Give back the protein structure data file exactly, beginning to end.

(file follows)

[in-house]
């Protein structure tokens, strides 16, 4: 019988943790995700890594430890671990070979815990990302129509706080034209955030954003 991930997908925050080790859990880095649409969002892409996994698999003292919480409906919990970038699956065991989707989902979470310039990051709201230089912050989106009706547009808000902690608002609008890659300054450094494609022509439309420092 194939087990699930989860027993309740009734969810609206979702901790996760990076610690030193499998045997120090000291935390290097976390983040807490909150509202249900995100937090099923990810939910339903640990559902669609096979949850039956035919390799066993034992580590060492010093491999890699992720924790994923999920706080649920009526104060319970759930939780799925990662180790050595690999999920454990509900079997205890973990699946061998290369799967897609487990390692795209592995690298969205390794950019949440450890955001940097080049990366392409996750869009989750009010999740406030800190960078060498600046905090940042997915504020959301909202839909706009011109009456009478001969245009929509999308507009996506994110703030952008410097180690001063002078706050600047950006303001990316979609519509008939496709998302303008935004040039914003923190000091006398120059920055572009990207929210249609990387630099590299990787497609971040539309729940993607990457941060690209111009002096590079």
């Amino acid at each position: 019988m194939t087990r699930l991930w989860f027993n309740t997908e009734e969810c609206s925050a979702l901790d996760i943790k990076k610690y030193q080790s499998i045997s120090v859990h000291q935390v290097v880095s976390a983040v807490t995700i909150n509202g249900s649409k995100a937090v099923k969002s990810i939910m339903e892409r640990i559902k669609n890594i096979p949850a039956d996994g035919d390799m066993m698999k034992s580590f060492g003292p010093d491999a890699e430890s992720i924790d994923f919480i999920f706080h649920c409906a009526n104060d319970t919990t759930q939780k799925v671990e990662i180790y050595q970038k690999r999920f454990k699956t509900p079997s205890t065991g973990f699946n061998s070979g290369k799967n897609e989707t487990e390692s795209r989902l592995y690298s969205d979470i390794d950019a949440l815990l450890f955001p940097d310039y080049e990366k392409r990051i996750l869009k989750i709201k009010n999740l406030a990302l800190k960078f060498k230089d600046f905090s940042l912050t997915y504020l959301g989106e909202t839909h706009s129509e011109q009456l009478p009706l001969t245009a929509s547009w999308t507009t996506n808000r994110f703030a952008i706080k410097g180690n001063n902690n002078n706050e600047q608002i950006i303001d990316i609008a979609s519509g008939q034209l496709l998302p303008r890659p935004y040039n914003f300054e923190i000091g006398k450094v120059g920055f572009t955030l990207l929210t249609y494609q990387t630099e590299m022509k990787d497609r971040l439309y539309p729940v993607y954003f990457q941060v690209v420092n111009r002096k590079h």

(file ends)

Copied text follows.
[in-house]
């Protein structure tokens, strides 16, 4: 019988943790995700890594430890671990070979815990990302129509706080034209955030954003 991930997908925050080790859990880095649409969002892409996994698999003292919480409906919990970038699956065991989707989902979470310039990051709201230089912050989106009706547009808000902690608002609008890659300054450094494609022509439309420092 194939087990699930989860027993309740009734969810609206979702901790996760990076610690030193499998045997120090000291935390290097976390983040807490909150509202249900995100937090099923990810939910339903640990559902669609096979949850039956035919390799066993034992580590060492010093491999890699992720924790994923999920706080649920009526104060319970759930939780799925990662180790050595690999999920454990509900079997205890973990699946061998290369799967897609487990390692795209592995690298969205390794950019949440450890955001940097080049990366392409996750869009989750009010999740406030800190960078060498600046905090940042997915504020959301909202839909706009011109009456009478001969245009929509999308507009996506994110703030952008410097180690001063002078706050600047950006303001990316979609519509008939496709998302303008935004040039914003923190000091006398120059920055572009990207929210249609990387630099590299990787497609971040539309729940993607990457941060690209111009002096590079």
């Amino acid at each position: 019988m194939t087990r699930l991930w989860f027993n309740t997908e009734e969810c609206s925050a979702l901790d996760i943790k990076k610690y030193q080790s499998i045997s120090v859990h000291q935390v290097v880095s976390a983040v807490t995700i909150n509202g249900s649409k995100a937090v099923k969002s990810i939910m339903e892409r640990i559902k669609n890594i096979p949850a039956d996994g035919d390799m066993m698999k034992s580590f060492g003292p010093d491999a890699e430890s992720i924790d994923f919480i999920f706080h649920c409906a009526n104060d319970t919990t759930q939780k799925v671990e990662i180790y050595q970038k690999r999920f454990k699956t509900p079997s205890t065991g973990f699946n061998s070979g290369k799967n897609e989707t487990e390692s795209r989902l592995y690298s969205d979470i390794d950019a949440l815990l450890f955001p940097d310039y080049e990366k392409r990051i996750l869009k989750i709201k009010n999740l406030a990302l800190k960078f060498k230089d600046f905090s940042l912050t997915y504020l959301g989106e909202t839909h706009s129509e011109q009456l009478p009706l001969t245009a929509s547009w999308t507009t996506n808000r994110f703030a952008i706080k410097g180690n001063n902690n002078n706050e600047q608002i950006i303001d990316i609008a979609s519509g008939q034209l496709l998302p303008r890659p935004y040039n914003f300054e923190i000091g006398k450094v120059g920055f572009t955030l990207l929210t249609y494609q990387t630099e590299m022509k990787d497609r971040l439309y539309p729940v993607y954003f990457q941060v690209v420092n111009r002096k590079h």